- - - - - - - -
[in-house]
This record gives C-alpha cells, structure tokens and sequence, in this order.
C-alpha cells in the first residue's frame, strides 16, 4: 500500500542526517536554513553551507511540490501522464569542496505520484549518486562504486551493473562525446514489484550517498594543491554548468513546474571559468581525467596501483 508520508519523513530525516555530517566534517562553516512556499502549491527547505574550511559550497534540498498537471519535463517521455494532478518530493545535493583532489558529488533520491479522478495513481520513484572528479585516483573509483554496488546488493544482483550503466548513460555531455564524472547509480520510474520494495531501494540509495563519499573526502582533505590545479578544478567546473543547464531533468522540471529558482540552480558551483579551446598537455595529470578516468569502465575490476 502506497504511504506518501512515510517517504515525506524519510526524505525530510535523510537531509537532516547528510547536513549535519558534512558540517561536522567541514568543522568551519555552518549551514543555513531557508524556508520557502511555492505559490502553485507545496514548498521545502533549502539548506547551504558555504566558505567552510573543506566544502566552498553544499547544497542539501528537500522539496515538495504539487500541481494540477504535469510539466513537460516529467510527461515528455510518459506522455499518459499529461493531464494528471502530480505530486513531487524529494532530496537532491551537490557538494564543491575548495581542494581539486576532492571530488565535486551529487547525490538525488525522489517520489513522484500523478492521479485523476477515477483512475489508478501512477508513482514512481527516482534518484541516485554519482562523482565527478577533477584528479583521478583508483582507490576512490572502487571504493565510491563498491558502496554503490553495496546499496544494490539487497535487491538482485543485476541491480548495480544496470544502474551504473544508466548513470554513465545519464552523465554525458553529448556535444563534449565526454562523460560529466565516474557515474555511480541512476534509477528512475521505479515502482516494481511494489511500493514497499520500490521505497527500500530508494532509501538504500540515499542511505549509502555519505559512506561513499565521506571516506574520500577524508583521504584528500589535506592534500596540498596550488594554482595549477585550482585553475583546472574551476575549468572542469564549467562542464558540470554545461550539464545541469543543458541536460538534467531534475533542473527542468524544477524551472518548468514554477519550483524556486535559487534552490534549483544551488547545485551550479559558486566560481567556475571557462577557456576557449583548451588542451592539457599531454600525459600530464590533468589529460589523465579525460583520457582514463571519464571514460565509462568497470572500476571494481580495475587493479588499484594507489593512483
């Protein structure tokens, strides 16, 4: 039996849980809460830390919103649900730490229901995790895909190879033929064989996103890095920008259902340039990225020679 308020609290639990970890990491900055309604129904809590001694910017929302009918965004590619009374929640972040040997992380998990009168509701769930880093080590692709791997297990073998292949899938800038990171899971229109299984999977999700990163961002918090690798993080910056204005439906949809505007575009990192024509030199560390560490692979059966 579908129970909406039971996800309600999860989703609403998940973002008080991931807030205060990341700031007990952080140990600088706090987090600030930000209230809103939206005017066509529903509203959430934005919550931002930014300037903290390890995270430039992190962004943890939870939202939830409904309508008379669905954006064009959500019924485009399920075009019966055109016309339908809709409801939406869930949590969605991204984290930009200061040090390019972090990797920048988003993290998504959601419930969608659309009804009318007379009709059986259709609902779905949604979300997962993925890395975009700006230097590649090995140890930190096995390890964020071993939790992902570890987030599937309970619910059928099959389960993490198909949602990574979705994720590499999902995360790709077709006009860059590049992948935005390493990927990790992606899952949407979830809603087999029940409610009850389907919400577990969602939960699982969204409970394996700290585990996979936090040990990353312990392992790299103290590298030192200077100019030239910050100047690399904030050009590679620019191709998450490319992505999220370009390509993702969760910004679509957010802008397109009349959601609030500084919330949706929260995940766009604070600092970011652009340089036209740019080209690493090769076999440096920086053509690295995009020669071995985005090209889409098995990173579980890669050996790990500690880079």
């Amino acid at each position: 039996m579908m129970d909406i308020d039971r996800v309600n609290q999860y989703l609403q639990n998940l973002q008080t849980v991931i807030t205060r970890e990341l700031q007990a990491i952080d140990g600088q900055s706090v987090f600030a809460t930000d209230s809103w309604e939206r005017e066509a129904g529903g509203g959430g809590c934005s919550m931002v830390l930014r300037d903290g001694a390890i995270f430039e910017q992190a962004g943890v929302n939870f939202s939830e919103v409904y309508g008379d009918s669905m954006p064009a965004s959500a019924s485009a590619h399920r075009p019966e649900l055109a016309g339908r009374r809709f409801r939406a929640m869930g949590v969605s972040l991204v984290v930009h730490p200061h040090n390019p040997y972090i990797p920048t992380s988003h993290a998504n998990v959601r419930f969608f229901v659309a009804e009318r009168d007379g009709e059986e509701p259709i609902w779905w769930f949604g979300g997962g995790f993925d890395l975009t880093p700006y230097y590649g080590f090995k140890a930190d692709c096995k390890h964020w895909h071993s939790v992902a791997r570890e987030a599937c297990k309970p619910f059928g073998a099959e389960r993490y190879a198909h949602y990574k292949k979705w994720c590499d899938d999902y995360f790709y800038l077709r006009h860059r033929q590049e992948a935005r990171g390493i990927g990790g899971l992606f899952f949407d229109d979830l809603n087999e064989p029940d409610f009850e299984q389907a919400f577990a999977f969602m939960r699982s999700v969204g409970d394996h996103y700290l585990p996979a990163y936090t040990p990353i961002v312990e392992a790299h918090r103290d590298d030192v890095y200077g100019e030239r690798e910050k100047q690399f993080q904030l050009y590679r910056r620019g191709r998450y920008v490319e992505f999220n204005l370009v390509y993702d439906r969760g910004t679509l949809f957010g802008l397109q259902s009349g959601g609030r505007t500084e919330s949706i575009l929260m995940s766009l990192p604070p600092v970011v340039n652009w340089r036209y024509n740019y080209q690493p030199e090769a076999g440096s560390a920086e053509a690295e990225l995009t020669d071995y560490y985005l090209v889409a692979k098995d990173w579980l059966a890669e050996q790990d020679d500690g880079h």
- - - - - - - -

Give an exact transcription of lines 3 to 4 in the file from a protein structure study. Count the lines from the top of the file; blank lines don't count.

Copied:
C-alpha cells in the first residue's frame, strides 16, 4: 500500500542526517536554513553551507511540490501522464569542496505520484549518486562504486551493473562525446514489484550517498594543491554548468513546474571559468581525467596501483 508520508519523513530525516555530517566534517562553516512556499502549491527547505574550511559550497534540498498537471519535463517521455494532478518530493545535493583532489558529488533520491479522478495513481520513484572528479585516483573509483554496488546488493544482483550503466548513460555531455564524472547509480520510474520494495531501494540509495563519499573526502582533505590545479578544478567546473543547464531533468522540471529558482540552480558551483579551446598537455595529470578516468569502465575490476 502506497504511504506518501512515510517517504515525506524519510526524505525530510535523510537531509537532516547528510547536513549535519558534512558540517561536522567541514568543522568551519555552518549551514543555513531557508524556508520557502511555492505559490502553485507545496514548498521545502533549502539548506547551504558555504566558505567552510573543506566544502566552498553544499547544497542539501528537500522539496515538495504539487500541481494540477504535469510539466513537460516529467510527461515528455510518459506522455499518459499529461493531464494528471502530480505530486513531487524529494532530496537532491551537490557538494564543491575548495581542494581539486576532492571530488565535486551529487547525490538525488525522489517520489513522484500523478492521479485523476477515477483512475489508478501512477508513482514512481527516482534518484541516485554519482562523482565527478577533477584528479583521478583508483582507490576512490572502487571504493565510491563498491558502496554503490553495496546499496544494490539487497535487491538482485543485476541491480548495480544496470544502474551504473544508466548513470554513465545519464552523465554525458553529448556535444563534449565526454562523460560529466565516474557515474555511480541512476534509477528512475521505479515502482516494481511494489511500493514497499520500490521505497527500500530508494532509501538504500540515499542511505549509502555519505559512506561513499565521506571516506574520500577524508583521504584528500589535506592534500596540498596550488594554482595549477585550482585553475583546472574551476575549468572542469564549467562542464558540470554545461550539464545541469543543458541536460538534467531534475533542473527542468524544477524551472518548468514554477519550483524556486535559487534552490534549483544551488547545485551550479559558486566560481567556475571557462577557456576557449583548451588542451592539457599531454600525459600530464590533468589529460589523465579525460583520457582514463571519464571514460565509462568497470572500476571494481580495475587493479588499484594507489593512483
């Protein structure tokens, strides 16, 4: 039996849980809460830390919103649900730490229901995790895909190879033929064989996103890095920008259902340039990225020679 308020609290639990970890990491900055309604129904809590001694910017929302009918965004590619009374929640972040040997992380998990009168509701769930880093080590692709791997297990073998292949899938800038990171899971229109299984999977999700990163961002918090690798993080910056204005439906949809505007575009990192024509030199560390560490692979059966 579908129970909406039971996800309600999860989703609403998940973002008080991931807030205060990341700031007990952080140990600088706090987090600030930000209230809103939206005017066509529903509203959430934005919550931002930014300037903290390890995270430039992190962004943890939870939202939830409904309508008379669905954006064009959500019924485009399920075009019966055109016309339908809709409801939406869930949590969605991204984290930009200061040090390019972090990797920048988003993290998504959601419930969608659309009804009318007379009709059986259709609902779905949604979300997962993925890395975009700006230097590649090995140890930190096995390890964020071993939790992902570890987030599937309970619910059928099959389960993490198909949602990574979705994720590499999902995360790709077709006009860059590049992948935005390493990927990790992606899952949407979830809603087999029940409610009850389907919400577990969602939960699982969204409970394996700290585990996979936090040990990353312990392992790299103290590298030192200077100019030239910050100047690399904030050009590679620019191709998450490319992505999220370009390509993702969760910004679509957010802008397109009349959601609030500084919330949706929260995940766009604070600092970011652009340089036209740019080209690493090769076999440096920086053509690295995009020669071995985005090209889409098995990173579980890669050996790990500690880079």